ESSENDON'S 2018 season was a write-off by round eight.
On the evidence of its opening two matches this year – losses to GWS and St Kilda – the Bombers' campaign will be hitting that same status a whole lot earlier.
There are so many issues Essendon needs to address.
Leadership is a major problem. Not Dyson Heppell's captaincy, but the structure and effect of the players around him. It's not working.
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Michael Hurley is receiving criticism for some of his body language and that is unfair. Unlike some of his teammates, he hurts when his team is struggling, and it is staggering the club chose to take him out of the official leadership group.
John Worsfold took the Bombers to the finals in 2017, and has since benefited from the additions of Devon Smith, Jake Stringer, Adam Saad and Dylan Shiel. It doesn't make sense that this side has regressed, and he needs to rectify that. Instantly.
On Friday night, the Bombers will play the equally disappointing Melbourne in a match that will be billed as intriguing, but for reasons opposite to what we thought before the season started.
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After a top-four finish last year, the Demons were touted as premiership possibilities. They might still be, but they were smashed by Geelong on Saturday night after a lacklustre opener against Port Adelaide.
Looking forward to seeing who will stand up under the pressure of Friday night lights. Not one player or coach goes into the game without big questions already being asked. It will be season-shaping for everyone involved.
Bevo's Dogs turn back the clock
They're back, the 2016 Western Bulldogs.
Whether that's enough to go deep into the 2019 season doesn't matter right now. What does matter is that the manic and fearless style has returned after a two-year disappearance.
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Hawthorn was without Shaun Burgoyne and Liam Shiels for most of the final term at the MCG yesterday, and questionable umpiring decisions resulted directly in Bulldogs goals late in the last quarter.
But for a team that was the fourth lowest-scoring outfit in the 2018 season to bang through the game's last eight goals was proof that the spark had returned.
With Tom Liberatore back, the Dogs are now 2-0, with Gold Coast at Marvel Stadium up next. We'll get a proper feel for the Dogs' 2019 standing the following week in round four. Friday night game versus Collingwood. Can't wait – can we fast forward to it?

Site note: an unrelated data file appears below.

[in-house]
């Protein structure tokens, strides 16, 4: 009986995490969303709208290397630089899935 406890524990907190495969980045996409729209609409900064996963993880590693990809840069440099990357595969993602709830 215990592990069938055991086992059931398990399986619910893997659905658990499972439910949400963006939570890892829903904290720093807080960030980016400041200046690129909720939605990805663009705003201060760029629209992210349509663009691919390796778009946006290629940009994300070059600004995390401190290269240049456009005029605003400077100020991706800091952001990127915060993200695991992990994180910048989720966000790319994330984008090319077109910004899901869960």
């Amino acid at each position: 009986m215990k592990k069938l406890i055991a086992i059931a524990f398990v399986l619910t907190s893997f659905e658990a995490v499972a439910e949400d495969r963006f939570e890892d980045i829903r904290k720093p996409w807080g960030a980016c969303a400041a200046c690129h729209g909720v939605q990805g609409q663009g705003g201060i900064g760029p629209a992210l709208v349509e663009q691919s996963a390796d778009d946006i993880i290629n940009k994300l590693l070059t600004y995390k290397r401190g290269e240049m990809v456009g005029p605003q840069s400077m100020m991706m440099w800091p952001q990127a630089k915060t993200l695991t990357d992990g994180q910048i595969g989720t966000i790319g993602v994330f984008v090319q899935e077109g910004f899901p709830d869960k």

Time to overhaul the Match Review. Again
RECKON it's time for Steve Hocking to revamp the entire match review process.
The current model is just not working, and probably never has. Trent Cotchin gets to play in a Grand Final because it feels right to allow him to, despite the "rules" saying he shouldn't have.
Ben Cunnington punches an opponent last week and is clear to be among the best afield at Marvel Stadium on Sunday.
And now Mason Cox is somehow, as it stands anyway, ineligible for round three simply because he braced for Dylan Grimes running into his 211cm, 105kg frame.
While there are checkpoints for the Match Review Officer to apply to each incident, ultimately an opinion on each incident is required to be applied.
Which is why the old Ian Collins style of match review administration is what we'd suggest a return to. Forget the gradings, forget the medical reports, just focus on the intent. And please, apply a "feel" for the game which this suffocating current system doesn't.
It couldn't be worse than the weekly mess we get.
53,034 … a beautiful number
It says something about the dominance of a footballer who is unable to play for more than a quarter of a Grand Final and yet still be adjudged best afield.
And so it was beautifully touching, right and sad that Adelaide's Erin Phillips was awarded the medal for the 2019 NAB AFLW Grand Final's best player, as she was in the inaugural AFLW season in 2017.
CROWS ROMP HOME Second AFLW flag heads to Adelaide
Phillips accepted the accolades knowing that a third-quarter buckling of her left knee – the one in which the ACL hadn't previously been ruptured - would require a full reconstruction.
Incredibly, 53,034 people jammed into Adelaide Oval for the Crows-Carlton Grand Final. Pre-match expectations had a ceiling on the crowd of 30,000.
The huge Adelaide crowd was behind their skipper 100 per cent. Picture: AFL Photos
The accolades for Phillips are expected to continue on Tuesday night, where the season's Most Valuable Player will be named.
Phillips is tipped to be that person, as she was in 2017. If she does receive a second MVP gong, AFLW officials should consider naming the competition best-and-fairest award the Erin Phillips Medal.
McGuire and microphones
Even Eddie McGuire's biggest haters wouldn't be able to accuse him of personally directing his Friday night comments about coin tossing at Cynthia Banham. Because he didn't.